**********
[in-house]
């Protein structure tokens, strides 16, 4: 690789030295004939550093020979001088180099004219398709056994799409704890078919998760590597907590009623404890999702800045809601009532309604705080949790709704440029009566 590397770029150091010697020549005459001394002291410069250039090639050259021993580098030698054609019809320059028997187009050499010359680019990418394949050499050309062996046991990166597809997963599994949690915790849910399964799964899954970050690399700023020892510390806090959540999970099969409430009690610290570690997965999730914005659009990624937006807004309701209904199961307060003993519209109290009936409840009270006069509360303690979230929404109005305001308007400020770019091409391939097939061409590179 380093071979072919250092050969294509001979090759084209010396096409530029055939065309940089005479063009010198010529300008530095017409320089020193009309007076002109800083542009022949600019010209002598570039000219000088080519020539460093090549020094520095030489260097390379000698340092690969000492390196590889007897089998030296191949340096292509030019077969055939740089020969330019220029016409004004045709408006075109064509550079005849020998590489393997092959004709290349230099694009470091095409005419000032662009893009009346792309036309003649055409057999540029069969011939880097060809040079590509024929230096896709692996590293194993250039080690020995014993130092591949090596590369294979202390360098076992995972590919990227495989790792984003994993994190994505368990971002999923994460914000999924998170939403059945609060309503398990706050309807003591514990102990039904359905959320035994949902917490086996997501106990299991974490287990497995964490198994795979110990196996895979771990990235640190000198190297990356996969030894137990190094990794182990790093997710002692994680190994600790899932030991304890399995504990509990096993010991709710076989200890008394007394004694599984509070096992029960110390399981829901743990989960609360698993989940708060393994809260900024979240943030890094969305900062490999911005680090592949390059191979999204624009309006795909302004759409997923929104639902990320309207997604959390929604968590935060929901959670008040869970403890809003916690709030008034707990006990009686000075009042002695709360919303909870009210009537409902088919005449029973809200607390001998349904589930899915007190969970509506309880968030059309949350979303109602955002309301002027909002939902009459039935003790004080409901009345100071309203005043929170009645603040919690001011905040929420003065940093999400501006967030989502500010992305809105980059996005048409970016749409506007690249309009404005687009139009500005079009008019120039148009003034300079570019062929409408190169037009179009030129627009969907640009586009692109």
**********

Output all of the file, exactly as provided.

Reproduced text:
[in-house]
């Protein structure tokens, strides 16, 4: 690789030295004939550093020979001088180099004219398709056994799409704890078919998760590597907590009623404890999702800045809601009532309604705080949790709704440029009566 590397770029150091010697020549005459001394002291410069250039090639050259021993580098030698054609019809320059028997187009050499010359680019990418394949050499050309062996046991990166597809997963599994949690915790849910399964799964899954970050690399700023020892510390806090959540999970099969409430009690610290570690997965999730914005659009990624937006807004309701209904199961307060003993519209109290009936409840009270006069509360303690979230929404109005305001308007400020770019091409391939097939061409590179 380093071979072919250092050969294509001979090759084209010396096409530029055939065309940089005479063009010198010529300008530095017409320089020193009309007076002109800083542009022949600019010209002598570039000219000088080519020539460093090549020094520095030489260097390379000698340092690969000492390196590889007897089998030296191949340096292509030019077969055939740089020969330019220029016409004004045709408006075109064509550079005849020998590489393997092959004709290349230099694009470091095409005419000032662009893009009346792309036309003649055409057999540029069969011939880097060809040079590509024929230096896709692996590293194993250039080690020995014993130092591949090596590369294979202390360098076992995972590919990227495989790792984003994993994190994505368990971002999923994460914000999924998170939403059945609060309503398990706050309807003591514990102990039904359905959320035994949902917490086996997501106990299991974490287990497995964490198994795979110990196996895979771990990235640190000198190297990356996969030894137990190094990794182990790093997710002692994680190994600790899932030991304890399995504990509990096993010991709710076989200890008394007394004694599984509070096992029960110390399981829901743990989960609360698993989940708060393994809260900024979240943030890094969305900062490999911005680090592949390059191979999204624009309006795909302004759409997923929104639902990320309207997604959390929604968590935060929901959670008040869970403890809003916690709030008034707990006990009686000075009042002695709360919303909870009210009537409902088919005449029973809200607390001998349904589930899915007190969970509506309880968030059309949350979303109602955002309301002027909002939902009459039935003790004080409901009345100071309203005043929170009645603040919690001011905040929420003065940093999400501006967030989502500010992305809105980059996005048409970016749409506007690249309009404005687009139009500005079009008019120039148009003034300079570019062929409408190169037009179009030129627009969907640009586009692109």